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Equatorial Launch Australia inches closer to NASA rocket blast-off

Equatorial Launch Australia inches closer to NASA rocket blast-off

The Northern Territory is gearing up for a huge month as it prepares to blast a NASA rocket into space, marking the agency’s first launch from a commercial site. 

The NT-based company, Equatorial Launch Australia, is set to send three rockets in June and July into sub-orbital space and this week is slated to welcome the NASA team into Australia who will take part in the mission.

If all goes well, ELA will also achieve the first commercial rocket launch from Australia, marking a major achievement in the nation’s space industry. Further, it will also pave the way for ongoing commercial capabilities.

“This week we welcome more than 70 NASA – National Aeronautics and Space Administration personnel who will travel from NASA Wallops Flight Facility to support our three upcoming rocket launches at our Arnhem Space Centre this month,” the company said in a statement on Monday.


“This includes 15 science team members from the University of Wisconsin-Madison and the University of Colorado Boulder.

“These will be the first NASA rocket launches from Australia since 1995, when launches were conducted from the Royal Australian Air Force Woomera Range Complex.”

The launch will be held at the Arnhem Space Centre, which is located on the Dhupuma Plateau near Nhulunbuy.

The mission will see the sub-orbital sounding rockets blast-off from the launchpad in Arnhem Land carrying scientific instruments into space as part of NASA’s Sounding Rockets Program.


The sounding rockets will conduct engineering tests and astrophysics research during their brief time in sub-orbital space – which will be between five to 20 minutes.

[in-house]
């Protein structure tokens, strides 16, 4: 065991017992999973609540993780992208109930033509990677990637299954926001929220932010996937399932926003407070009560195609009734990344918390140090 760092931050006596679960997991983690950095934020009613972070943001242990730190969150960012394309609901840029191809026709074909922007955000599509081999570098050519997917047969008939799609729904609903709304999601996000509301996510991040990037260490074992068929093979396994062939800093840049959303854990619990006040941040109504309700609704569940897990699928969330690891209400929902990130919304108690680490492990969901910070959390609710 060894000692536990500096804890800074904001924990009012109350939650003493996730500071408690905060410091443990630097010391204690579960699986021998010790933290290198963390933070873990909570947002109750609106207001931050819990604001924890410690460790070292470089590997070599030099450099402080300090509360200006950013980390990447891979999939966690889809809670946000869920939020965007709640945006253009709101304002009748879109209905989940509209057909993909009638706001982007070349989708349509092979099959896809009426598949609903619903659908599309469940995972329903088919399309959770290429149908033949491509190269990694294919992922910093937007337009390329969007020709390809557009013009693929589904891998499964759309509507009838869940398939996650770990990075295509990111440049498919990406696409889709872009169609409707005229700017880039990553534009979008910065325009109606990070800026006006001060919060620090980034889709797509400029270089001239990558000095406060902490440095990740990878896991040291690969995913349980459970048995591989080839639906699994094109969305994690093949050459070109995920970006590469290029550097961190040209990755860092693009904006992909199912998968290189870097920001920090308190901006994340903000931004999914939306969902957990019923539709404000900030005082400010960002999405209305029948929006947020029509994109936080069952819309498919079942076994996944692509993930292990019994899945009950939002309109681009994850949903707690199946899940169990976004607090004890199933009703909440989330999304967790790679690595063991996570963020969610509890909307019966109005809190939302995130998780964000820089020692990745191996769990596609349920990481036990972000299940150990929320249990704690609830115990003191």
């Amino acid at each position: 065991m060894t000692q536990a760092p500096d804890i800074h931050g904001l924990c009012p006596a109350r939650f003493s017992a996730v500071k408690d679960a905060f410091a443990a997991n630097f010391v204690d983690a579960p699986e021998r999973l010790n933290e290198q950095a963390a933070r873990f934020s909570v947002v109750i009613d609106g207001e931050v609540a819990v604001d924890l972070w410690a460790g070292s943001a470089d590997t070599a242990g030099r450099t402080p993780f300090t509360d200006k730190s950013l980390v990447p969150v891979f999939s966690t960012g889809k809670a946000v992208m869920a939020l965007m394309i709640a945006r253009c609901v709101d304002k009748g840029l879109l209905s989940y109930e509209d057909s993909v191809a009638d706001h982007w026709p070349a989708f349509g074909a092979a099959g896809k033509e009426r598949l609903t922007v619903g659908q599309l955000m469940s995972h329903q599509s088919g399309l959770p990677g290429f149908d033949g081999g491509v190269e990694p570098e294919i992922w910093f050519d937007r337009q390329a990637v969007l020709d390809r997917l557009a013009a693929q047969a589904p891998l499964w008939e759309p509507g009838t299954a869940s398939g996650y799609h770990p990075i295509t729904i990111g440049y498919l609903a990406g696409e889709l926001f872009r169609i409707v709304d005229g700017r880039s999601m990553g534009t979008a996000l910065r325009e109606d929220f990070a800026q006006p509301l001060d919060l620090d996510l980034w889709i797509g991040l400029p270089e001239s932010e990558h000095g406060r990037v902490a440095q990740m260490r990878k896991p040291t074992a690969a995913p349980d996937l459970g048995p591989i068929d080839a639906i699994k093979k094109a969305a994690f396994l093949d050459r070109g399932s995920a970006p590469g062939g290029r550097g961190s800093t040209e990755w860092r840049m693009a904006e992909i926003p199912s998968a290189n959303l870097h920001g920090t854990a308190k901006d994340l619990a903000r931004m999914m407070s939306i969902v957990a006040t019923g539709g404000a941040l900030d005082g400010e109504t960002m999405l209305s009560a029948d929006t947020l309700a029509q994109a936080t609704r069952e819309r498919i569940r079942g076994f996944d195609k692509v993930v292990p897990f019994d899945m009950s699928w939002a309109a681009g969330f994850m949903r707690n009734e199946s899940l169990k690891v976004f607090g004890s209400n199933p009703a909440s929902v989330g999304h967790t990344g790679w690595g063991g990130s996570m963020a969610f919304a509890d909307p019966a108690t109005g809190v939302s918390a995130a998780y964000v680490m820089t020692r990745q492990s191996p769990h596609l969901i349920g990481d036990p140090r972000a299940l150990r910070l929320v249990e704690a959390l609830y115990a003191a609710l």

The contract was first announced in 2019, initially planning for lift-off in 2020 but was delayed due to pandemic-related restrictions.

Late last week, the company said it is “ramping up its capacity” so that over the next 18 months to two years, it will facilitate over 80 annual launches.

In October last year, the NT Labor government announced it was co-investing $5 million into the sounding rocket launch, alongside private investors including Blackfyre Holding, Paspalis Innovation Investment Fund, and a group of sophisticated investors coordinated by Greenwich Capital.

ELA’s Arnhem Space Centre has been praised for its advantageous location when it comes to launch, as it resides just 12 degrees from the equator. This allows launch vehicles to “leverage the earth’s rotation to gain extra velocity”, ELA says, meaning payload to fuel ratios will be far cheaper.

The launch facility will initially be equipped with three launch pads for sub-orbital launches and small orbital satellite vehicles.

Among other advantages such as sparse population and minimal air traffic making it a prime launch location, rockets will also be able to reach not only low-Earth orbit, but geosynchronous equatorial orbit, lunar orbit and deep space, ELA says.

The NT launchpad will become one of the only commercial sites in Australia, along with the Whalers Way facility in South Australia, which is on its way to approval, and the Gilmour Space Technologies Bowen Orbital Spaceport in Queensland, which is expected to facilitate commercial launches in the future.  

According to the NT government, the Australian launch market is forecasted to be worth up to US$930 million over the next 10 years.


Isabella Richards

Isabella Richards

Bella Richards is a journalist who has written for several local newspapers, her university newspaper and a tech magazine, and completed her Bachelor of Communications (Journalism) at the University of Technology Sydney in 2020. She joined Momentum Media in 2021, and has since written breaking news stories across Space Connect, Australian Aviation and World of Aviation.

You can email Bella on: [email protected]

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